Lebanon's suffering Roman ruins

Lebanon’s breath-taking Baalbek ruins - once a must-see attraction for thousands of visitors from around the world.

Now almost entirely empty of tourists.

The combined impact of the global health crisisand Lebanon’s deep economic crisis is casting a shadow over the UNESCO heritage site, where we find 78 year-old tour-guide, Ali Raad.

"It makes me sad to enter the temples and see them empty but for very few tourists while in the 1960s, 1970s, 1980s even in the 1990s, you would feel that Baalbek was full of people and it was a source of income to all residents and for the municipality. Now you do not find anyone but very few people at noon, some Lebanese groups or school students."

Lebanon has been grappling with one of the world’s sharpest economic depressions.

Corruption and the mismanagement of funds used to rebuild the country following a lengthy civil war, led to financial collapse in 2019. And for this historic site, that’s resulted in the lights going out.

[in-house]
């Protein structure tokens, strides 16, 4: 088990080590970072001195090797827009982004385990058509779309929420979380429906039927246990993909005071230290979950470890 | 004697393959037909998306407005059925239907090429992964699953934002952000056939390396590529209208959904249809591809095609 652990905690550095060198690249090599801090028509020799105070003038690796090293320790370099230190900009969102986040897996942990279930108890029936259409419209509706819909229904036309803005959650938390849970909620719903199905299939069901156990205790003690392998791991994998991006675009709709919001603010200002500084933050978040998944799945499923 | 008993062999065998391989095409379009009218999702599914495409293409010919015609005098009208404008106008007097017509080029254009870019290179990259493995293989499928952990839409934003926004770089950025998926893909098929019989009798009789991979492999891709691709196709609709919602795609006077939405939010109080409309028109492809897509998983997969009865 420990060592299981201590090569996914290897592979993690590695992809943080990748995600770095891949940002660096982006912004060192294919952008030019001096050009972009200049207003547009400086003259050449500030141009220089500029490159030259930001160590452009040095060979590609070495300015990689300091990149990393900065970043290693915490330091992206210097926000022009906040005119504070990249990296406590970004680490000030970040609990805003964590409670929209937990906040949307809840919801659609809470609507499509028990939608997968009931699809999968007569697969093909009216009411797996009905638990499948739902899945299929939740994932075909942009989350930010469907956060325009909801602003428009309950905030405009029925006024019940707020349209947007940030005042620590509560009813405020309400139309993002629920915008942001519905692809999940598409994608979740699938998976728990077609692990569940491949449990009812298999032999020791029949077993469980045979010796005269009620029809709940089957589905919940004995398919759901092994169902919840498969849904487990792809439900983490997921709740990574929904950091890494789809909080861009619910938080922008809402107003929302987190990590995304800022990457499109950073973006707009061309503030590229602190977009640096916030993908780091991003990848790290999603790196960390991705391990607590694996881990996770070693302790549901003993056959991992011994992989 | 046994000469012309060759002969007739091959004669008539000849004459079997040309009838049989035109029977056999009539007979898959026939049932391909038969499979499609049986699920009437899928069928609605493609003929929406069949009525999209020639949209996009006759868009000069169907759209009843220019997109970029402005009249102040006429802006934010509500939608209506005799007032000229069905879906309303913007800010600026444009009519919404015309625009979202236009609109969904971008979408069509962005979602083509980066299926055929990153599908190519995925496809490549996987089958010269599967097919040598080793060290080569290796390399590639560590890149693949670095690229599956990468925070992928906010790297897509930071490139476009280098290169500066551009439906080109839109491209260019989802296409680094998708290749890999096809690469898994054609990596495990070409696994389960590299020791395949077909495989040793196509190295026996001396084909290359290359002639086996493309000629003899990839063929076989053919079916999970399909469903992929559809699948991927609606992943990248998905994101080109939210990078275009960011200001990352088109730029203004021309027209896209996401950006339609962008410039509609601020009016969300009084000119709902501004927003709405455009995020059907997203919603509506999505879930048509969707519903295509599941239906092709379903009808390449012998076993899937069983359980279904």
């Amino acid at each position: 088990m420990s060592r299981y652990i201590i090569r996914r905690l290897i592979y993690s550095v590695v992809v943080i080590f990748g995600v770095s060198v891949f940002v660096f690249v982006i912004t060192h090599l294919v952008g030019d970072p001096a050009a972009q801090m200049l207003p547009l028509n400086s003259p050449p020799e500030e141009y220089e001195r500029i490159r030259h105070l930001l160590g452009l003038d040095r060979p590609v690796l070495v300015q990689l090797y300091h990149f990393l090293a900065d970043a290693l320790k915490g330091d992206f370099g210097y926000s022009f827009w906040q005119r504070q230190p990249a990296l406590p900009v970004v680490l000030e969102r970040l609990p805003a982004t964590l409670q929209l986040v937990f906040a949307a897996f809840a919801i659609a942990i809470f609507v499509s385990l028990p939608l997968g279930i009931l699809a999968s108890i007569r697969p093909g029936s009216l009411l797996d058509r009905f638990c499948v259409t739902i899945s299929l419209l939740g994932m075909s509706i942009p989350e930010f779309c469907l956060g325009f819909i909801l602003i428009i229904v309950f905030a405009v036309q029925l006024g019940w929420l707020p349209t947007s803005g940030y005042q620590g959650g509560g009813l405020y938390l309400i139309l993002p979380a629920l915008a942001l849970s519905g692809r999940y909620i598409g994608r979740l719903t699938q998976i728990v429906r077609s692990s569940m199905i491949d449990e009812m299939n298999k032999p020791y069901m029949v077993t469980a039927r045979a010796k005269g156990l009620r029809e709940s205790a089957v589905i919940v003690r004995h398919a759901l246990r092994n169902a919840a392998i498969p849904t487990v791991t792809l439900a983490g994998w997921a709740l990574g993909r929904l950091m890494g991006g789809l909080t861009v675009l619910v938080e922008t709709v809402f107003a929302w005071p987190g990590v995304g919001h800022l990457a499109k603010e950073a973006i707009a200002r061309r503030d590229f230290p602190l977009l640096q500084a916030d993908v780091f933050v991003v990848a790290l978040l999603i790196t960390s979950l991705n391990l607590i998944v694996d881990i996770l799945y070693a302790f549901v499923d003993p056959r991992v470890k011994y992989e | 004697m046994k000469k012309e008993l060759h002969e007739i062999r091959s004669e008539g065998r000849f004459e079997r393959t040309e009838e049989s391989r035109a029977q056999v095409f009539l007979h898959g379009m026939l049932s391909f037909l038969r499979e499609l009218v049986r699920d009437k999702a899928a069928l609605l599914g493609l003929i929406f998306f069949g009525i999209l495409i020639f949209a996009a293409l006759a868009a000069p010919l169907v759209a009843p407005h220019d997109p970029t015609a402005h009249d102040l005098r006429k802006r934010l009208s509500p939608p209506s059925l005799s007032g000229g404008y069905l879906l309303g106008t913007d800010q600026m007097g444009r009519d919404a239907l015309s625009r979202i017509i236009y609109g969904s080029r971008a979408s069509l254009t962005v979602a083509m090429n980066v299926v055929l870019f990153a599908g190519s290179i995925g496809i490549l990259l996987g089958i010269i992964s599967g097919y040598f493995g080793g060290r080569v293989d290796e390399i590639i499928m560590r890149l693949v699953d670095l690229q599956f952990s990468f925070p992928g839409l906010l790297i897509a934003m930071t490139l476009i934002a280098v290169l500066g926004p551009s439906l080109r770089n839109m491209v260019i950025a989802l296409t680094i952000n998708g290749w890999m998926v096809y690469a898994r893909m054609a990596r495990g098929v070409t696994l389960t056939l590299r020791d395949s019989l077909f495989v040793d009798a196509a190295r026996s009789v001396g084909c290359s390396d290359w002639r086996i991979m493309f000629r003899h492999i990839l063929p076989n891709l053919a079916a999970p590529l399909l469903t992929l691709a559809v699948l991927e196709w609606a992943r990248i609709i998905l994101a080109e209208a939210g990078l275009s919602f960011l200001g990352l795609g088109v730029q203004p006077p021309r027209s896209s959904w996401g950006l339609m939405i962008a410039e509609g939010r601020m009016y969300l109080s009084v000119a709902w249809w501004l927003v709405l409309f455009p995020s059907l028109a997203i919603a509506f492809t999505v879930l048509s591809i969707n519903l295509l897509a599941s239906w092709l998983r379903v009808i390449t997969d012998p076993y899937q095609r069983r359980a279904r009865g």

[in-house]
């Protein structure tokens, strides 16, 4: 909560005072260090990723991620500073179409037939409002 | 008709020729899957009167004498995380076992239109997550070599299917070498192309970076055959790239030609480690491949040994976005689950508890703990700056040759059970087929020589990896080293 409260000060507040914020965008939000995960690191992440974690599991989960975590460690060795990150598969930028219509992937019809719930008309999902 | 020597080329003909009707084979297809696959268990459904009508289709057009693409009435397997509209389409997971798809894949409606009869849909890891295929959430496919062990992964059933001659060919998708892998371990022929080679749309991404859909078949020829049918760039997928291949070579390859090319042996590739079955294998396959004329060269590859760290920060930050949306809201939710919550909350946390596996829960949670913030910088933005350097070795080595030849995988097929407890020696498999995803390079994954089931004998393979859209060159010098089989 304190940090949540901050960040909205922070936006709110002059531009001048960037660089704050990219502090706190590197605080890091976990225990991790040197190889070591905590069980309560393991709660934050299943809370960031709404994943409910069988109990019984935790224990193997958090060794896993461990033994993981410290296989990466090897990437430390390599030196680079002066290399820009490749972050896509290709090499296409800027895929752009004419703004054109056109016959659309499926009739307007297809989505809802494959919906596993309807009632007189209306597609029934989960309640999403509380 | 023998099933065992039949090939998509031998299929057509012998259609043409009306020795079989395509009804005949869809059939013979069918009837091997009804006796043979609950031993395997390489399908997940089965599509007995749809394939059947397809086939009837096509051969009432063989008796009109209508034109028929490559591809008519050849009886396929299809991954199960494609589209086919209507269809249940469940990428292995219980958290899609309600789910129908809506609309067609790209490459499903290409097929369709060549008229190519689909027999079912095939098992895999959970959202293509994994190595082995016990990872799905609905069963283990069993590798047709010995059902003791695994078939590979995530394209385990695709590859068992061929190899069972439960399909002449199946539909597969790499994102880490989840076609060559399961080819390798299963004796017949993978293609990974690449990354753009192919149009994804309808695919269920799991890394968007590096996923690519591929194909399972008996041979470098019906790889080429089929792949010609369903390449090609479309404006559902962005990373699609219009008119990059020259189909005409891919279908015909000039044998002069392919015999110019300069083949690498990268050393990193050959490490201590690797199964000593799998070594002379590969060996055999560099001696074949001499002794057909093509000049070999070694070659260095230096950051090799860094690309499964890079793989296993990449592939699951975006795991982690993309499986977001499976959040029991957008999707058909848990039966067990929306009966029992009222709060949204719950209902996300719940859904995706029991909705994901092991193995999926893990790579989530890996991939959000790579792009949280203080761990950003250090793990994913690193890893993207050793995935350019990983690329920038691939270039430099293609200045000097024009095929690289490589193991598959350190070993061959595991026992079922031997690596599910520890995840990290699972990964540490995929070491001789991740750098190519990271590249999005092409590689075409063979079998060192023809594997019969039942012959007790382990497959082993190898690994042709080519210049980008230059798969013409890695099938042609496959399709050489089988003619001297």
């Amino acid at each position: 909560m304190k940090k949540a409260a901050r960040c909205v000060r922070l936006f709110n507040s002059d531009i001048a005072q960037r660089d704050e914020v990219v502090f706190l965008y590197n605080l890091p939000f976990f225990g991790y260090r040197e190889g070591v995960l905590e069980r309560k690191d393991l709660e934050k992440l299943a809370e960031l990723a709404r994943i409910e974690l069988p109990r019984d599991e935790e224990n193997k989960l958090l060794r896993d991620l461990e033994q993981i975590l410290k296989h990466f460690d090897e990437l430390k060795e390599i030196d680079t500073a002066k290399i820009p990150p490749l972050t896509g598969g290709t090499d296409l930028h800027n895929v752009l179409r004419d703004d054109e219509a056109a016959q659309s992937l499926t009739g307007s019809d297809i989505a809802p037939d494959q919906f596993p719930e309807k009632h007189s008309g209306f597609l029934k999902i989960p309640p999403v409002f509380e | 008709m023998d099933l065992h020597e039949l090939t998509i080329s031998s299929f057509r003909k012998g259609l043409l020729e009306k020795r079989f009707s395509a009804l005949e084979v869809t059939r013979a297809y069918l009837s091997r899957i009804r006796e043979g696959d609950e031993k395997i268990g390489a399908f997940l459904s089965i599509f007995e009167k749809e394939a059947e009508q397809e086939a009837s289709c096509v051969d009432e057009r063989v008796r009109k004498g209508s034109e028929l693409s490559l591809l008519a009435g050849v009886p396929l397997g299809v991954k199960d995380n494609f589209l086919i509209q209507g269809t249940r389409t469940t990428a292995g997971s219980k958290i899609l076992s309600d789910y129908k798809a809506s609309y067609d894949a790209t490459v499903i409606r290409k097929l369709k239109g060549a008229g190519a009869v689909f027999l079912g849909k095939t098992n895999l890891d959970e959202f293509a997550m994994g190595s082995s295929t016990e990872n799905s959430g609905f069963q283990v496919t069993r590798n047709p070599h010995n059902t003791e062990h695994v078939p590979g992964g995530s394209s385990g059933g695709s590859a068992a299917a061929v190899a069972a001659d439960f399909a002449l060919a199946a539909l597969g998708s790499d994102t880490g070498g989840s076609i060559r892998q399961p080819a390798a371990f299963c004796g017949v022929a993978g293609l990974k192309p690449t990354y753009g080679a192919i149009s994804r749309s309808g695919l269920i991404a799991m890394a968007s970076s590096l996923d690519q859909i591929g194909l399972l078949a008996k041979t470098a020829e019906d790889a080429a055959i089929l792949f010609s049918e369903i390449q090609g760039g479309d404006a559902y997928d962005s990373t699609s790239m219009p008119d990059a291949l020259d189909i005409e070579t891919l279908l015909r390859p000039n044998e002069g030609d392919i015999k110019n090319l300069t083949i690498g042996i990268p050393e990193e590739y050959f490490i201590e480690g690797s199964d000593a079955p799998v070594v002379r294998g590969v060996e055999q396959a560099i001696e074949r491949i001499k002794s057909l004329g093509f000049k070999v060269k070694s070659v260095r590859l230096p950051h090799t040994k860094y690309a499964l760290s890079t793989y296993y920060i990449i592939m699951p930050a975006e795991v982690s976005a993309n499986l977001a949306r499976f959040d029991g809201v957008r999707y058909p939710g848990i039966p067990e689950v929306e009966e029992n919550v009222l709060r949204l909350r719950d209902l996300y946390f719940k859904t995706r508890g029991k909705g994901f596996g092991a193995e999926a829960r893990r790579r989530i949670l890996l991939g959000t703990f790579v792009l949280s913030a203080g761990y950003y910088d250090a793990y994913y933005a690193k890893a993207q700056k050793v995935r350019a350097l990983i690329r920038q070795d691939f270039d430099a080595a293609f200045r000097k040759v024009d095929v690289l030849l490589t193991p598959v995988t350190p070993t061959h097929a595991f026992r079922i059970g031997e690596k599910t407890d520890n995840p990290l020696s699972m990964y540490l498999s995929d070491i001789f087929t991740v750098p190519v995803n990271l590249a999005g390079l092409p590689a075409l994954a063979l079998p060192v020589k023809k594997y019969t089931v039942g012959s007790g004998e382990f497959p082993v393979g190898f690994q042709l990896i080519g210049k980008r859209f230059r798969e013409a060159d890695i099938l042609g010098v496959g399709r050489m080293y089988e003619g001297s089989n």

"The temples used to be lit all around, now it is dark everywhere due to the unfair power cuts all over Lebanon, with no lights at night, you feel it is abandoned."

For Ali and many like him involved in Lebanon’s tourist industry, they hope one day soon both the lights and visitors will return.

But with some three quarters of the population trapped in poverty, rebuilding will be a monumental task ahead.

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